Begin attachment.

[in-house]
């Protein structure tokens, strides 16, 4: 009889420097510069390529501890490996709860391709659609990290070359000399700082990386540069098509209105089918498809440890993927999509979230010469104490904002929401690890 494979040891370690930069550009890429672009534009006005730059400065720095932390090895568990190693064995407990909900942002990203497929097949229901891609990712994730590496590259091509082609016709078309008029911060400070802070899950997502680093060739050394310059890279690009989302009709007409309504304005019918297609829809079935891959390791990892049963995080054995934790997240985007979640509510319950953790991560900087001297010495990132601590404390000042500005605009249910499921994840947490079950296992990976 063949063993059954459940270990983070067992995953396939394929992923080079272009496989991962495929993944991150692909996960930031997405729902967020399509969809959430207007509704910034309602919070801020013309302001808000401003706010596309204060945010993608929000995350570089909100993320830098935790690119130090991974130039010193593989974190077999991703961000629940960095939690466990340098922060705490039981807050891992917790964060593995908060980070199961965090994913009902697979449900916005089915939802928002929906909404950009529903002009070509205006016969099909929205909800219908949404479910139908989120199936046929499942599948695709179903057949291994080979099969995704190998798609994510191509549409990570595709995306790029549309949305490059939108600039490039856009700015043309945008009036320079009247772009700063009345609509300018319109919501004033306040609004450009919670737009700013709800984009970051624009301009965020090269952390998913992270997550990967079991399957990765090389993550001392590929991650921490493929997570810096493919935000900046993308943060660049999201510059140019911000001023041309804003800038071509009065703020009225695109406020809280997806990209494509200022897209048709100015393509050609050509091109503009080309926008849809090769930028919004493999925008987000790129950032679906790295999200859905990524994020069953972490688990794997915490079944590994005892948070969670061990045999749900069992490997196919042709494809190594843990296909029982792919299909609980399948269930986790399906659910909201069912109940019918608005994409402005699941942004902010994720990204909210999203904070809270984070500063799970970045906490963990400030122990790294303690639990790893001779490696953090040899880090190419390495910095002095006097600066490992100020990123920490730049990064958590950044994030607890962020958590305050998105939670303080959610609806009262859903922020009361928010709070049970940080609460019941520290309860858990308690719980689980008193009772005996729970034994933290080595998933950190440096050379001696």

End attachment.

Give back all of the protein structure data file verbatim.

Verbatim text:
[in-house]
């Protein structure tokens, strides 16, 4: 009889420097510069390529501890490996709860391709659609990290070359000399700082990386540069098509209105089918498809440890993927999509979230010469104490904002929401690890 494979040891370690930069550009890429672009534009006005730059400065720095932390090895568990190693064995407990909900942002990203497929097949229901891609990712994730590496590259091509082609016709078309008029911060400070802070899950997502680093060739050394310059890279690009989302009709007409309504304005019918297609829809079935891959390791990892049963995080054995934790997240985007979640509510319950953790991560900087001297010495990132601590404390000042500005605009249910499921994840947490079950296992990976 063949063993059954459940270990983070067992995953396939394929992923080079272009496989991962495929993944991150692909996960930031997405729902967020399509969809959430207007509704910034309602919070801020013309302001808000401003706010596309204060945010993608929000995350570089909100993320830098935790690119130090991974130039010193593989974190077999991703961000629940960095939690466990340098922060705490039981807050891992917790964060593995908060980070199961965090994913009902697979449900916005089915939802928002929906909404950009529903002009070509205006016969099909929205909800219908949404479910139908989120199936046929499942599948695709179903057949291994080979099969995704190998798609994510191509549409990570595709995306790029549309949305490059939108600039490039856009700015043309945008009036320079009247772009700063009345609509300018319109919501004033306040609004450009919670737009700013709800984009970051624009301009965020090269952390998913992270997550990967079991399957990765090389993550001392590929991650921490493929997570810096493919935000900046993308943060660049999201510059140019911000001023041309804003800038071509009065703020009225695109406020809280997806990209494509200022897209048709100015393509050609050509091109503009080309926008849809090769930028919004493999925008987000790129950032679906790295999200859905990524994020069953972490688990794997915490079944590994005892948070969670061990045999749900069992490997196919042709494809190594843990296909029982792919299909609980399948269930986790399906659910909201069912109940019918608005994409402005699941942004902010994720990204909210999203904070809270984070500063799970970045906490963990400030122990790294303690639990790893001779490696953090040899880090190419390495910095002095006097600066490992100020990123920490730049990064958590950044994030607890962020958590305050998105939670303080959610609806009262859903922020009361928010709070049970940080609460019941520290309860858990308690719980689980008193009772005996729970034994933290080595998933950190440096050379001696």